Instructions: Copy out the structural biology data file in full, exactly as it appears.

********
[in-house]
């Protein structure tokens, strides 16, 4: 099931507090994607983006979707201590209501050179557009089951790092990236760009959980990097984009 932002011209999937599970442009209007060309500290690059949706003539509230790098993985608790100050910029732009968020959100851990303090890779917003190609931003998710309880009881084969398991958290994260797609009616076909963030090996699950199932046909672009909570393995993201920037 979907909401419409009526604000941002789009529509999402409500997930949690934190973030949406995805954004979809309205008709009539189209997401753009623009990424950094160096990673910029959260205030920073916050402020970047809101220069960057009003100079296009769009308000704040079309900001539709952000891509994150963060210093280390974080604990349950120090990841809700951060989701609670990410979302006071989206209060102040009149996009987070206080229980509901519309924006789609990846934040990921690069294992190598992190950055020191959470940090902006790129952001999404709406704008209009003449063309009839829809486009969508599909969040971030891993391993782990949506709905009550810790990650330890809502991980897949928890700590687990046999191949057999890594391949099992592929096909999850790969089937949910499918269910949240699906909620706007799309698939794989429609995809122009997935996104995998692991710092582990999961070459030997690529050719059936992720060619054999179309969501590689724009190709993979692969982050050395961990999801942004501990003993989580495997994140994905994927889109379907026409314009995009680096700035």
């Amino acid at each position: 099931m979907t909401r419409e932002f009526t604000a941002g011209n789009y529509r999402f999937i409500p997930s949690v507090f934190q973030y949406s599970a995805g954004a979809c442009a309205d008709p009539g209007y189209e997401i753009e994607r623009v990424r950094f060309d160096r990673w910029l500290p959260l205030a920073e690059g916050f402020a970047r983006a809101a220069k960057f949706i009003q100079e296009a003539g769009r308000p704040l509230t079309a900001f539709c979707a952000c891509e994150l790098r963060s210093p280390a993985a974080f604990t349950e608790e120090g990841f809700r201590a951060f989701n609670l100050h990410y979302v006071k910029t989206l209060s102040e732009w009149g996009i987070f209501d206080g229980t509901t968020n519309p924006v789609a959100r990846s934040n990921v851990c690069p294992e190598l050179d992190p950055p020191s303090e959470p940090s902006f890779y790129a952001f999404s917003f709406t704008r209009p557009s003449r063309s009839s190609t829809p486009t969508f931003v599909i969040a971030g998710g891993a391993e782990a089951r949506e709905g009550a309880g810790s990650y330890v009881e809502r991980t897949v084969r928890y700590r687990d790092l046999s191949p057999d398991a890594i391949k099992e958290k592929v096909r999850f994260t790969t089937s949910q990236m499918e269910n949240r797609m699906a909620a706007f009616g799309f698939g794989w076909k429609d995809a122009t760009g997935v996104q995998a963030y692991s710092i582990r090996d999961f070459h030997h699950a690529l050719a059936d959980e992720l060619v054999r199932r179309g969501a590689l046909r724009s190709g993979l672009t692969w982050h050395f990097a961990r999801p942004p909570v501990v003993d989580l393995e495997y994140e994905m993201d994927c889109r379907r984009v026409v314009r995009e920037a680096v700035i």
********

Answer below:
[in-house]
């Protein structure tokens, strides 16, 4: 099931507090994607983006979707201590209501050179557009089951790092990236760009959980990097984009 932002011209999937599970442009209007060309500290690059949706003539509230790098993985608790100050910029732009968020959100851990303090890779917003190609931003998710309880009881084969398991958290994260797609009616076909963030090996699950199932046909672009909570393995993201920037 979907909401419409009526604000941002789009529509999402409500997930949690934190973030949406995805954004979809309205008709009539189209997401753009623009990424950094160096990673910029959260205030920073916050402020970047809101220069960057009003100079296009769009308000704040079309900001539709952000891509994150963060210093280390974080604990349950120090990841809700951060989701609670990410979302006071989206209060102040009149996009987070206080229980509901519309924006789609990846934040990921690069294992190598992190950055020191959470940090902006790129952001999404709406704008209009003449063309009839829809486009969508599909969040971030891993391993782990949506709905009550810790990650330890809502991980897949928890700590687990046999191949057999890594391949099992592929096909999850790969089937949910499918269910949240699906909620706007799309698939794989429609995809122009997935996104995998692991710092582990999961070459030997690529050719059936992720060619054999179309969501590689724009190709993979692969982050050395961990999801942004501990003993989580495997994140994905994927889109379907026409314009995009680096700035």
């Amino acid at each position: 099931m979907t909401r419409e932002f009526t604000a941002g011209n789009y529509r999402f999937i409500p997930s949690v507090f934190q973030y949406s599970a995805g954004a979809c442009a309205d008709p009539g209007y189209e997401i753009e994607r623009v990424r950094f060309d160096r990673w910029l500290p959260l205030a920073e690059g916050f402020a970047r983006a809101a220069k960057f949706i009003q100079e296009a003539g769009r308000p704040l509230t079309a900001f539709c979707a952000c891509e994150l790098r963060s210093p280390a993985a974080f604990t349950e608790e120090g990841f809700r201590a951060f989701n609670l100050h990410y979302v006071k910029t989206l209060s102040e732009w009149g996009i987070f209501d206080g229980t509901t968020n519309p924006v789609a959100r990846s934040n990921v851990c690069p294992e190598l050179d992190p950055p020191s303090e959470p940090s902006f890779y790129a952001f999404s917003f709406t704008r209009p557009s003449r063309s009839s190609t829809p486009t969508f931003v599909i969040a971030g998710g891993a391993e782990a089951r949506e709905g009550a309880g810790s990650y330890v009881e809502r991980t897949v084969r928890y700590r687990d790092l046999s191949p057999d398991a890594i391949k099992e958290k592929v096909r999850f994260t790969t089937s949910q990236m499918e269910n949240r797609m699906a909620a706007f009616g799309f698939g794989w076909k429609d995809a122009t760009g997935v996104q995998a963030y692991s710092i582990r090996d999961f070459h030997h699950a690529l050719a059936d959980e992720l060619v054999r199932r179309g969501a590689l046909r724009s190709g993979l672009t692969w982050h050395f990097a961990r999801p942004p909570v501990v003993d989580l393995e495997y994140e994905m993201d994927c889109r379907r984009v026409v314009r995009e920037a680096v700035i």